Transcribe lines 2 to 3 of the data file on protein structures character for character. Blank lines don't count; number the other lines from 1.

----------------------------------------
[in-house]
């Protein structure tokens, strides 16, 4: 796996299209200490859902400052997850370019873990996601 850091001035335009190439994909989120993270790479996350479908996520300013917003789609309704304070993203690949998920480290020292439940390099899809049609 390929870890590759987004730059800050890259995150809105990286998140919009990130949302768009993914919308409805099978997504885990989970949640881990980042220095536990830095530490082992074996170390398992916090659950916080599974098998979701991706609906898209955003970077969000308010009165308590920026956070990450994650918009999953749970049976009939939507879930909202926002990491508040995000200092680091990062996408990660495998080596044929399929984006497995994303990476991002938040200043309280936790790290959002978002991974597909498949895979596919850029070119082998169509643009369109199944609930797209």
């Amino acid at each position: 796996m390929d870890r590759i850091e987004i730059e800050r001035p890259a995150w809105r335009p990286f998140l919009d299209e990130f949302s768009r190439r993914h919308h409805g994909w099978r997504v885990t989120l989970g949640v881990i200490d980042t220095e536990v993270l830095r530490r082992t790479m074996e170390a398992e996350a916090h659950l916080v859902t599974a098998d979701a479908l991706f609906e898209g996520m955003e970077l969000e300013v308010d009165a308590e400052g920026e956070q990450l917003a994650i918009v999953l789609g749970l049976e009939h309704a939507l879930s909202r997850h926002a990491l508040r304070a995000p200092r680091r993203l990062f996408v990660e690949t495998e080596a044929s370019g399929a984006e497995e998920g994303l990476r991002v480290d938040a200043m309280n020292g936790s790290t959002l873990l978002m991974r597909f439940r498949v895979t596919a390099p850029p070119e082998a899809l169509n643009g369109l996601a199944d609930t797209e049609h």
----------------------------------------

């Protein structure tokens, strides 16, 4: 796996299209200490859902400052997850370019873990996601 850091001035335009190439994909989120993270790479996350479908996520300013917003789609309704304070993203690949998920480290020292439940390099899809049609 390929870890590759987004730059800050890259995150809105990286998140919009990130949302768009993914919308409805099978997504885990989970949640881990980042220095536990830095530490082992074996170390398992916090659950916080599974098998979701991706609906898209955003970077969000308010009165308590920026956070990450994650918009999953749970049976009939939507879930909202926002990491508040995000200092680091990062996408990660495998080596044929399929984006497995994303990476991002938040200043309280936790790290959002978002991974597909498949895979596919850029070119082998169509643009369109199944609930797209």
């Amino acid at each position: 796996m390929d870890r590759i850091e987004i730059e800050r001035p890259a995150w809105r335009p990286f998140l919009d299209e990130f949302s768009r190439r993914h919308h409805g994909w099978r997504v885990t989120l989970g949640v881990i200490d980042t220095e536990v993270l830095r530490r082992t790479m074996e170390a398992e996350a916090h659950l916080v859902t599974a098998d979701a479908l991706f609906e898209g996520m955003e970077l969000e300013v308010d009165a308590e400052g920026e956070q990450l917003a994650i918009v999953l789609g749970l049976e009939h309704a939507l879930s909202r997850h926002a990491l508040r304070a995000p200092r680091r993203l990062f996408v990660e690949t495998e080596a044929s370019g399929a984006e497995e998920g994303l990476r991002v480290d938040a200043m309280n020292g936790s790290t959002l873990l978002m991974r597909f439940r498949v895979t596919a390099p850029p070119e082998a899809l169509n643009g369109l996601a199944d609930t797209e049609h």